Amazon founder and CEO Jeff Bezos laughs as he talks to the media while touring the new Amazon Spheres during the grand opening at Amazon's Seattle headquarters in Seattle, Washington, U.S., January 29, 2018. REUTERS/Lindsey Wasson - RC1DD03FA240
REUTERS/Lindsey Wasson
Enjoying the feeling.
REAR GUARD

Jeff Bezos says third-party sellers on Amazon are “kicking our butt”

By Marc Bain

It’s not often you see a CEO so sanguine about an ass whooping.

“Something strange and remarkable has happened over the last 20 years,” Amazon’s Jeff Bezos said in his annual letter to shareholders. “Third-party sales have grown from 3% of the total to 58%. To put it bluntly: Third-party sellers are kicking our first-party butt.”

Bezos has reason to be happy about the numbers, of course. They still mean more money for Amazon, whether Amazon is making the sales itself or just collecting the fees from sales by independent sellers on its marketplace.

As Bezos pointed out, both types of sales have grown substantially in the past 20 years. In 1999, Amazon did $1.6 billion in physical gross merchandise sales itself, compared to $100 million by its third-party sellers. Last year, Amazon’s direct sales were $117 billion and third-party sales, mostly from small- and medium-sized businesses, came in at $160 billion. Independent sellers moving everything from diapers to diamonds now collectively sell more stuff on Amazon than Amazon does.

The huge growth of the Amazon Marketplace hasn’t been without challenges for the company. Sellers that ignore the code of conduct they agree to when they register may use it to peddle fake or pirated goods. The problem has grown to be significant enough that German sandal maker Birkenstock pulled its products from Amazon over it. Late last year, a trade group for the US fashion industry very publicly called out Amazon on the issue.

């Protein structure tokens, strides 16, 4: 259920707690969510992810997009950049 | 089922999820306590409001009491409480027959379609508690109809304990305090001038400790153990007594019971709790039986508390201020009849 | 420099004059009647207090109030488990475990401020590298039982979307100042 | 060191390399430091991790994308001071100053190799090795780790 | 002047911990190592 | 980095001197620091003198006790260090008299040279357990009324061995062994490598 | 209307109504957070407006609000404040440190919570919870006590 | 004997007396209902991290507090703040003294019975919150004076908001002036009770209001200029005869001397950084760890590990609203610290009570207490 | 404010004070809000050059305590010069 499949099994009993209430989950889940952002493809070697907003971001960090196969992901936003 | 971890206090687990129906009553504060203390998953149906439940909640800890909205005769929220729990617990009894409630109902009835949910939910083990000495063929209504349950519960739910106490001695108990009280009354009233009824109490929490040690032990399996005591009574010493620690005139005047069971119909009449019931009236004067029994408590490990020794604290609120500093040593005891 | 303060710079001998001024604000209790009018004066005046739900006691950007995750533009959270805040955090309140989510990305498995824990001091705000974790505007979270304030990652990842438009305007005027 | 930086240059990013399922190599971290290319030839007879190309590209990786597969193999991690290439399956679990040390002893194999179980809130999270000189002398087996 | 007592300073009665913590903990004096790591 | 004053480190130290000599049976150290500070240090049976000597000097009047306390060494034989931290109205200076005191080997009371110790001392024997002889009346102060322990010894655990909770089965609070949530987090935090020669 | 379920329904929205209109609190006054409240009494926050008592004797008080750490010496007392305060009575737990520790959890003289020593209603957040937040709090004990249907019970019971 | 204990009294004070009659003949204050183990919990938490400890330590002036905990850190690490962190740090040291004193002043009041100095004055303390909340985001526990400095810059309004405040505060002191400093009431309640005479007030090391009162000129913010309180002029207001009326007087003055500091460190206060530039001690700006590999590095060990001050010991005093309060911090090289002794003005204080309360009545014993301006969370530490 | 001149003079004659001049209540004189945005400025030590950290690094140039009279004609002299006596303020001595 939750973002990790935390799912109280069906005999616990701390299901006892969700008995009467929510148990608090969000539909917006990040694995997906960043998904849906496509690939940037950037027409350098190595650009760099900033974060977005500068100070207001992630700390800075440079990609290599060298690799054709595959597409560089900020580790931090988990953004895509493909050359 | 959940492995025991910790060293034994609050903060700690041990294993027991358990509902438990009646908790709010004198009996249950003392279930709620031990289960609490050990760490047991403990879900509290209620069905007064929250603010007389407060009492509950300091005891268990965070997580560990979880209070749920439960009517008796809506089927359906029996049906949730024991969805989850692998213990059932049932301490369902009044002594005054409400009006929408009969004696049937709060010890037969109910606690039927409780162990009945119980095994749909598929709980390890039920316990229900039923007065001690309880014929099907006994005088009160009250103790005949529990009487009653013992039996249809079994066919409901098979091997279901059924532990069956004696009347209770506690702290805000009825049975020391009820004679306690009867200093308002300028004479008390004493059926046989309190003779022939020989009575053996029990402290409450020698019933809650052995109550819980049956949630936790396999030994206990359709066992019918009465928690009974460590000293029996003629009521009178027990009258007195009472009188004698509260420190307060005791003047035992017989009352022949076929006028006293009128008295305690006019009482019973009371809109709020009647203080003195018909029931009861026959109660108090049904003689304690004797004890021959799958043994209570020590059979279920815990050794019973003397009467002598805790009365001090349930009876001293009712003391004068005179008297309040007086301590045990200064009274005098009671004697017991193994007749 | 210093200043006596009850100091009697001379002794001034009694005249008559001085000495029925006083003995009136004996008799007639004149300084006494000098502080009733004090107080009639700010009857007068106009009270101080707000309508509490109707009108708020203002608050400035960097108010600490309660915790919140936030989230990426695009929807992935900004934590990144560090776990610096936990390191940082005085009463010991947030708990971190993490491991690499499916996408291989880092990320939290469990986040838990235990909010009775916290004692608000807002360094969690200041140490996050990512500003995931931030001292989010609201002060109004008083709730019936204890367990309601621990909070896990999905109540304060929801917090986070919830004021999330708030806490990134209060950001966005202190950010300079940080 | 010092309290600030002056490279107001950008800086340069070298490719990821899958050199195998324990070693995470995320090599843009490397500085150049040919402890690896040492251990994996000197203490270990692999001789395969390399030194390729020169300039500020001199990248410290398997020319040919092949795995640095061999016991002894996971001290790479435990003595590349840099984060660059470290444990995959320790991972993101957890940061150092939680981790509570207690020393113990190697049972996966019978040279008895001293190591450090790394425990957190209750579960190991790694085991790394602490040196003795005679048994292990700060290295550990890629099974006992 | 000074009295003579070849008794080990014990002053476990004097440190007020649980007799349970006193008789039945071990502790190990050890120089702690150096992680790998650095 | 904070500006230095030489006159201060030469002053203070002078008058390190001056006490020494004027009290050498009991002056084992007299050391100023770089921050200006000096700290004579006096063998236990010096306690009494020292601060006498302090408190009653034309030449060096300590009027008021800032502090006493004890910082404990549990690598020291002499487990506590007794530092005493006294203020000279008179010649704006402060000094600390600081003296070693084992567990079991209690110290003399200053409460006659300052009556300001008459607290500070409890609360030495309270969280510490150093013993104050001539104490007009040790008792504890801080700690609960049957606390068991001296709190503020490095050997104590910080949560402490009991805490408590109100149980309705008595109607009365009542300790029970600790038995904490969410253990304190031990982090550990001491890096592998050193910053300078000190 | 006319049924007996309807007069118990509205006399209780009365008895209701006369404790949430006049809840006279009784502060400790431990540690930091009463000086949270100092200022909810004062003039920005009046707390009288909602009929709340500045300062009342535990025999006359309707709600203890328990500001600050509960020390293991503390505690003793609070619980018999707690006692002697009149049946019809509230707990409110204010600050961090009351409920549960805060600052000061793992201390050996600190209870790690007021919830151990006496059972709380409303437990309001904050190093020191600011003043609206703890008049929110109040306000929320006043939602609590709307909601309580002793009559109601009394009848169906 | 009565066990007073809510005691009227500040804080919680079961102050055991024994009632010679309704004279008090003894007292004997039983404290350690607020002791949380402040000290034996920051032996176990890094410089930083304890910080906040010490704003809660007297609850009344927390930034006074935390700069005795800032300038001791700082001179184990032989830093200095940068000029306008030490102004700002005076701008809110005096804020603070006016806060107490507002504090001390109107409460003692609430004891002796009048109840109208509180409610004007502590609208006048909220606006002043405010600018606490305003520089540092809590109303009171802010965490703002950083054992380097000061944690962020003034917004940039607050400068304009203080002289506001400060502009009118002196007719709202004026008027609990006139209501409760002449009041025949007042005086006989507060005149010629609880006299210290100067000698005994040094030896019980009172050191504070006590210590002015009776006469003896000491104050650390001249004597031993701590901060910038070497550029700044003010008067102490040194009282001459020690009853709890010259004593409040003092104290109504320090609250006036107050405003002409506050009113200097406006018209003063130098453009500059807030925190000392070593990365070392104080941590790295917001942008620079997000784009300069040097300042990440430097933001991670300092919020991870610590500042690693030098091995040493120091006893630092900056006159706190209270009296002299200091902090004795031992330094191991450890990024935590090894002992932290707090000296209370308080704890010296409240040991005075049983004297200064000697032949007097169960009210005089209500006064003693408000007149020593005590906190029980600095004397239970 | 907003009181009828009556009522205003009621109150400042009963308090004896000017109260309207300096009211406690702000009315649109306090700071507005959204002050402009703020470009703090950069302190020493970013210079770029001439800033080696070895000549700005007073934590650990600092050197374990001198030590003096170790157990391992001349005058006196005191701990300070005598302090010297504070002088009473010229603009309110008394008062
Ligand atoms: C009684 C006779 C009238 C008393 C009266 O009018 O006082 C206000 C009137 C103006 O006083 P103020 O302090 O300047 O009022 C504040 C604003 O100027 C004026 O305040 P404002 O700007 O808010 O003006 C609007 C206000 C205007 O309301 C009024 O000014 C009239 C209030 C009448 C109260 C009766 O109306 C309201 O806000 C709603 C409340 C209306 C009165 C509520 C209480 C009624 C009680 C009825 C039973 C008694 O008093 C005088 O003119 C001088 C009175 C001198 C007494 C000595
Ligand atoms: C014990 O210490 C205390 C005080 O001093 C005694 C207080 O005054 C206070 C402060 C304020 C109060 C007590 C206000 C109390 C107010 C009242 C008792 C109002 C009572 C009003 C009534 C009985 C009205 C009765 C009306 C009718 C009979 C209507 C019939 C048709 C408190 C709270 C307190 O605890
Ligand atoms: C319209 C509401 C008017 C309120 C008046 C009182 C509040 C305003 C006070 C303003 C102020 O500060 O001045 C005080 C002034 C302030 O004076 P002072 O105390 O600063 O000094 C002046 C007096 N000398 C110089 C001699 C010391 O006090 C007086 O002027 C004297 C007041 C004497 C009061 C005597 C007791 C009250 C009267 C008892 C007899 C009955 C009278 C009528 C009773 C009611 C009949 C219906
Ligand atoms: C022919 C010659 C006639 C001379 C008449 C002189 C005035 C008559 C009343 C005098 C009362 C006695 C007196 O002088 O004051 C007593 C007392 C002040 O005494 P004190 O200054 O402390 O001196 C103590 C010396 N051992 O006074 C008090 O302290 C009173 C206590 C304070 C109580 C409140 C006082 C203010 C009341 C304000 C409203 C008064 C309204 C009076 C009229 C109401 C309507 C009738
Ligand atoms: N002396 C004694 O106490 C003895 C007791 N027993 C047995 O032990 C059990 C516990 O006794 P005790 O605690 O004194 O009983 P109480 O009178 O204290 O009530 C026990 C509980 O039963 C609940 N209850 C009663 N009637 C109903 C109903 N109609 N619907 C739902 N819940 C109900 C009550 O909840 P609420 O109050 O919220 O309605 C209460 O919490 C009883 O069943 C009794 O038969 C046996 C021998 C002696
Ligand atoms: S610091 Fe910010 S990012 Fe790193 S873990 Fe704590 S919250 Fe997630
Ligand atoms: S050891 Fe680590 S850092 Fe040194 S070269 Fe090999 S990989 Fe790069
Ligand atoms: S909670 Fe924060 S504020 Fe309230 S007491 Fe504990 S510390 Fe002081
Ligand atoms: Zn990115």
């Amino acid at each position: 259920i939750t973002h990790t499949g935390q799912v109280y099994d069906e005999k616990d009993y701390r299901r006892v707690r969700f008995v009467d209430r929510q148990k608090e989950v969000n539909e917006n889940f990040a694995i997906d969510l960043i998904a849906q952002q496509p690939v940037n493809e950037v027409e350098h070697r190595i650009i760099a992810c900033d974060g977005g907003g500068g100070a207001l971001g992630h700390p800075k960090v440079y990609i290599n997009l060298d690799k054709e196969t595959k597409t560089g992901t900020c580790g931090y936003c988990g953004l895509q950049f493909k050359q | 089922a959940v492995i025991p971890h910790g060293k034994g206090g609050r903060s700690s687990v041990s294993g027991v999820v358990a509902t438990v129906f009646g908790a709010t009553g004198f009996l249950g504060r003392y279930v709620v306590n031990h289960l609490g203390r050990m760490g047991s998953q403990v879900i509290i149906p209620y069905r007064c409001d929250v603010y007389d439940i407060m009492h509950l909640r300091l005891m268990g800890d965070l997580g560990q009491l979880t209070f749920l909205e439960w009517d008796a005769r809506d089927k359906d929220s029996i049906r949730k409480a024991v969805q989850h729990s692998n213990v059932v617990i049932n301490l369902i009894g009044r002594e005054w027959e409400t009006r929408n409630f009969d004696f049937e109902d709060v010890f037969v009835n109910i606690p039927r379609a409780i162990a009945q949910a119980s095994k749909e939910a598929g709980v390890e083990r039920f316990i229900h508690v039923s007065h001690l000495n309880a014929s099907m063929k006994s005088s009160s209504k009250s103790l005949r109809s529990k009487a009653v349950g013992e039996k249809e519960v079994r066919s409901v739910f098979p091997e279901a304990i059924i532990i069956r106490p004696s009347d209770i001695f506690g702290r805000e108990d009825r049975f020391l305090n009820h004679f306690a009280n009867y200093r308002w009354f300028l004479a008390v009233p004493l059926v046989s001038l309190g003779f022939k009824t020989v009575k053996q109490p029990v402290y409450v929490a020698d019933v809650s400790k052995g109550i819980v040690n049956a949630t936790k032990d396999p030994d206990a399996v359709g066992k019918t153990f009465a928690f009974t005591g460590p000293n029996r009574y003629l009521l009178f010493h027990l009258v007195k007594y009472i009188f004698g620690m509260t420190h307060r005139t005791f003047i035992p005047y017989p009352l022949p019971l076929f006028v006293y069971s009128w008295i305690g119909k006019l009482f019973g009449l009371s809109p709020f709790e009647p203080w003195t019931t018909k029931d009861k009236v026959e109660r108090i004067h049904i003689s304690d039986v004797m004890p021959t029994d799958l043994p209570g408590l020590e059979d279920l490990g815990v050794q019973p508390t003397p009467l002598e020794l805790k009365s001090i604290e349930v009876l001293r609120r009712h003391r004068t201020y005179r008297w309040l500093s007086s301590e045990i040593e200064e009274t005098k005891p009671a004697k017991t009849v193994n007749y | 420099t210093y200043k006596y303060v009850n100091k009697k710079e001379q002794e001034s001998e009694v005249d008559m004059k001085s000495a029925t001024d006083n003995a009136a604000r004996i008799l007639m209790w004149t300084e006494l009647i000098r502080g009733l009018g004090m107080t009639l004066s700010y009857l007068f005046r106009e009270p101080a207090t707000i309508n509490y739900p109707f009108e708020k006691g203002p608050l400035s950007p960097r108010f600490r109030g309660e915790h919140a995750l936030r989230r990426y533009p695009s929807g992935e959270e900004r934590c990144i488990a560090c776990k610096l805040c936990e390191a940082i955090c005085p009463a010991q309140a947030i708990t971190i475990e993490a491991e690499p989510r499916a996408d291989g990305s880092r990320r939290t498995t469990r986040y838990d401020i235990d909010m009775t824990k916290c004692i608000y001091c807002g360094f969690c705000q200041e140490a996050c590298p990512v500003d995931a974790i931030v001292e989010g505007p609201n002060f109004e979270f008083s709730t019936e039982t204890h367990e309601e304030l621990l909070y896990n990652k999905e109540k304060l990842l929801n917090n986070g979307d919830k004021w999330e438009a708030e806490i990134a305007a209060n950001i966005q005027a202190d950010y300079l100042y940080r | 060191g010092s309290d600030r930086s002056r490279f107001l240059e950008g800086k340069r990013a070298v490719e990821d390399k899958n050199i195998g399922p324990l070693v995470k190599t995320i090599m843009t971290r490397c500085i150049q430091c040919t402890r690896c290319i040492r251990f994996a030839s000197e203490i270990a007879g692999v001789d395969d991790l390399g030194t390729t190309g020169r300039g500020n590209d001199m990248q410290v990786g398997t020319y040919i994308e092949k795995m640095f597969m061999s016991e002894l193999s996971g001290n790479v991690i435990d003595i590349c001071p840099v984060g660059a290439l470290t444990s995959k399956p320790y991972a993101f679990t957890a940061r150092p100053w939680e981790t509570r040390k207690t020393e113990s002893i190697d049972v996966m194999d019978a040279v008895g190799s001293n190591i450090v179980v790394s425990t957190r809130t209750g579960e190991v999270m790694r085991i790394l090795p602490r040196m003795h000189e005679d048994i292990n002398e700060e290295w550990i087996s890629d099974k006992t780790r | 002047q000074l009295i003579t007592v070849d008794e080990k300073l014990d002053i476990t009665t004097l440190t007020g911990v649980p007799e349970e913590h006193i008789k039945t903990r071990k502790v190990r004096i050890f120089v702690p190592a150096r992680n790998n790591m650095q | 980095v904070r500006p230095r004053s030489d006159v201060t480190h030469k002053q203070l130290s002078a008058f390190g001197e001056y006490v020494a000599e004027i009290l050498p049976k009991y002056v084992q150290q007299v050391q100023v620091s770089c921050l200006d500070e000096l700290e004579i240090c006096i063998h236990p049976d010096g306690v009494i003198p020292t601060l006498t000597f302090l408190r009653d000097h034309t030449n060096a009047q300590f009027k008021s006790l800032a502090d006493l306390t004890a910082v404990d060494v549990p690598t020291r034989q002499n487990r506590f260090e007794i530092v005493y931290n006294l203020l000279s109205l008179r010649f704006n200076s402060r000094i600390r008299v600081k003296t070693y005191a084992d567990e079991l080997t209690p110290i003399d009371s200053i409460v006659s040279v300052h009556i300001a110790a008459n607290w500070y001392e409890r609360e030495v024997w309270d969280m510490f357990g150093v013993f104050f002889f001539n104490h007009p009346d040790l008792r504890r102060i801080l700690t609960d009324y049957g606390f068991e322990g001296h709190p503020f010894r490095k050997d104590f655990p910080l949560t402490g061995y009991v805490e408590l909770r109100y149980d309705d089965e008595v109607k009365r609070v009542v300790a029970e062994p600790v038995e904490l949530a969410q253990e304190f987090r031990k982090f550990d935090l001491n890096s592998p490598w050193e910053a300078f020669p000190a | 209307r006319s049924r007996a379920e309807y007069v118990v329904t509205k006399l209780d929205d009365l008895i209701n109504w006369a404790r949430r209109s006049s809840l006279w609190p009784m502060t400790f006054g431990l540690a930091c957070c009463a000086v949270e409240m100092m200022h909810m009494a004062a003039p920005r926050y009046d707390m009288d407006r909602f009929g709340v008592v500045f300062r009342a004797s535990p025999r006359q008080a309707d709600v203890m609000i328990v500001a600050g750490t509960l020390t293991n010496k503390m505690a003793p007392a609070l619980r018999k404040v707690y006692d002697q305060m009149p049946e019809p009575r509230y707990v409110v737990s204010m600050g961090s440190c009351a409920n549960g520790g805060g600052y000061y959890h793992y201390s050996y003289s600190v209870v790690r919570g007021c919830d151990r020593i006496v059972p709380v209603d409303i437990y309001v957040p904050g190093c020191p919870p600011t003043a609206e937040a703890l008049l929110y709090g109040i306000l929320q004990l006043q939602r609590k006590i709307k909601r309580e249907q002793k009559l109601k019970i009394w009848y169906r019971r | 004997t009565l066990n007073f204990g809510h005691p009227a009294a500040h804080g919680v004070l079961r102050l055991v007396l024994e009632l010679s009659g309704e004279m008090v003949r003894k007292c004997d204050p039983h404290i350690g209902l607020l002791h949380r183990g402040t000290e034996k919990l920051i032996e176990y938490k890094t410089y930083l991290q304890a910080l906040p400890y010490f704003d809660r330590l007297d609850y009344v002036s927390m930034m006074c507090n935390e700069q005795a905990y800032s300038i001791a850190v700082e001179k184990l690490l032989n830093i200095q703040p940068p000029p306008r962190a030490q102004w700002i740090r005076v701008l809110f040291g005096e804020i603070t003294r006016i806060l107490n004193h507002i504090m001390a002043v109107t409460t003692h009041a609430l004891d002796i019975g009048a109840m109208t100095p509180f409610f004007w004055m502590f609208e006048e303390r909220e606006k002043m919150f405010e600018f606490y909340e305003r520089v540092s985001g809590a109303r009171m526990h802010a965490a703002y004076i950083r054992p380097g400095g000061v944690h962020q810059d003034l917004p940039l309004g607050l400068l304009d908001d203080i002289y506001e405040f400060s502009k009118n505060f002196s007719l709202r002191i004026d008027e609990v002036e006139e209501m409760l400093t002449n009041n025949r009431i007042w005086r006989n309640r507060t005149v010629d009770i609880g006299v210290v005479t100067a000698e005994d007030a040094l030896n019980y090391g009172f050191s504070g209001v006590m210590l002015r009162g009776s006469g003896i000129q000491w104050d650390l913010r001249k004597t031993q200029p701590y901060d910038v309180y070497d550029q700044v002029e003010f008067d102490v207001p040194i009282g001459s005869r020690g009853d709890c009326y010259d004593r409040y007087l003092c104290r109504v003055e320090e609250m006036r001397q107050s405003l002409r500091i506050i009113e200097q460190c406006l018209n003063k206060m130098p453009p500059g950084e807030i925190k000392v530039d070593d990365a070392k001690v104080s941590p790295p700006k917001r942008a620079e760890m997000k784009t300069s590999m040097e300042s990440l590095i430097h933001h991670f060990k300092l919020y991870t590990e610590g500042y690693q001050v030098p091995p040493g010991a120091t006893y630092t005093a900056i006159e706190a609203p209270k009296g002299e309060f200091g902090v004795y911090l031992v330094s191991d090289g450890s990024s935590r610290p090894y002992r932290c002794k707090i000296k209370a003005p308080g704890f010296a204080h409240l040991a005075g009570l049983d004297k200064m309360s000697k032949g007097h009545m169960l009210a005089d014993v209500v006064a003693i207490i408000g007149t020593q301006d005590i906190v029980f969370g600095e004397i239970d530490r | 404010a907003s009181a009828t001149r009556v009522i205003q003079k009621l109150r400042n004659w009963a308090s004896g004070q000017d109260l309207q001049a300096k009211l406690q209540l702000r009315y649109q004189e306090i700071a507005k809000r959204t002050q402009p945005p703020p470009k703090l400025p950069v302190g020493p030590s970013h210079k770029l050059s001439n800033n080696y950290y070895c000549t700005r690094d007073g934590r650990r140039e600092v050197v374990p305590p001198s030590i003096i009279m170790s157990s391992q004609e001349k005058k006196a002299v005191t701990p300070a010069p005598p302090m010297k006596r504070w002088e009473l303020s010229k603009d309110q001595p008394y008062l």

On April 3, Donald Trump issued a memorandum directing US government bodies to start compiling a report on combating counterfeit and pirated goods. Among the report’s objectives is to “develop a deeper understanding of the extent to which online third-party marketplaces and other third-party intermediaries are used to facilitate the importation and sale of counterfeit and pirated goods.” It didn’t mention Amazon by name, but it hardly needed to, given that Amazon runs the most prominent online third-party marketplace in the US. (Trump, incidentally, doesn’t like Bezos.)

Amazon has measures in place to fight these problems on its site. “We invest tremendous resources to protect our marketplace from inauthentic goods,” the company said in reply to the move by the US fashion group, noting that it has a global team working on these issues around the clock. It added that it investigated and acted on 95% of the infringement notices it received from its brand registry within eight hours.

It’s going to have to keep investing as its third-party marketplace grows, or that marketplace may start kicking Amazon’s butt in a way it doesn’t like.